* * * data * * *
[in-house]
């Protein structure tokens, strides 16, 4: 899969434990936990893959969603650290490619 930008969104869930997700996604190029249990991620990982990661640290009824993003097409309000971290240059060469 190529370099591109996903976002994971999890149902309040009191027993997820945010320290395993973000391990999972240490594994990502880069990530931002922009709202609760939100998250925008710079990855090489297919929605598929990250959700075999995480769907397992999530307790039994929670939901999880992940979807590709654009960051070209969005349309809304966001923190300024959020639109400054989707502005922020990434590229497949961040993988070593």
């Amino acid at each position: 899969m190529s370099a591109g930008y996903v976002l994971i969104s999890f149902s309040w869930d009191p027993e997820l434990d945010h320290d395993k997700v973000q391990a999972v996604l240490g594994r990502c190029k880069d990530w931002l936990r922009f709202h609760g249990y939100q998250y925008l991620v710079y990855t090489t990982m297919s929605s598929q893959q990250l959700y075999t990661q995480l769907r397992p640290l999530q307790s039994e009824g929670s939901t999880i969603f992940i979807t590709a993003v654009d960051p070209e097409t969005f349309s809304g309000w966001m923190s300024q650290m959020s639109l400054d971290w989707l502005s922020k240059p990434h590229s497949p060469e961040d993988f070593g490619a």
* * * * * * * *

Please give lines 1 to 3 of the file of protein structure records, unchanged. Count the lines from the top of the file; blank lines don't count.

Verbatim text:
[in-house]
């Protein structure tokens, strides 16, 4: 899969434990936990893959969603650290490619 930008969104869930997700996604190029249990991620990982990661640290009824993003097409309000971290240059060469 190529370099591109996903976002994971999890149902309040009191027993997820945010320290395993973000391990999972240490594994990502880069990530931002922009709202609760939100998250925008710079990855090489297919929605598929990250959700075999995480769907397992999530307790039994929670939901999880992940979807590709654009960051070209969005349309809304966001923190300024959020639109400054989707502005922020990434590229497949961040993988070593």
């Amino acid at each position: 899969m190529s370099a591109g930008y996903v976002l994971i969104s999890f149902s309040w869930d009191p027993e997820l434990d945010h320290d395993k997700v973000q391990a999972v996604l240490g594994r990502c190029k880069d990530w931002l936990r922009f709202h609760g249990y939100q998250y925008l991620v710079y990855t090489t990982m297919s929605s598929q893959q990250l959700y075999t990661q995480l769907r397992p640290l999530q307790s039994e009824g929670s939901t999880i969603f992940i979807t590709a993003v654009d960051p070209e097409t969005f349309s809304g309000w966001m923190s300024q650290m959020s639109l400054d971290w989707l502005s922020k240059p990434h590229s497949p060469e961040d993988f070593g490619a």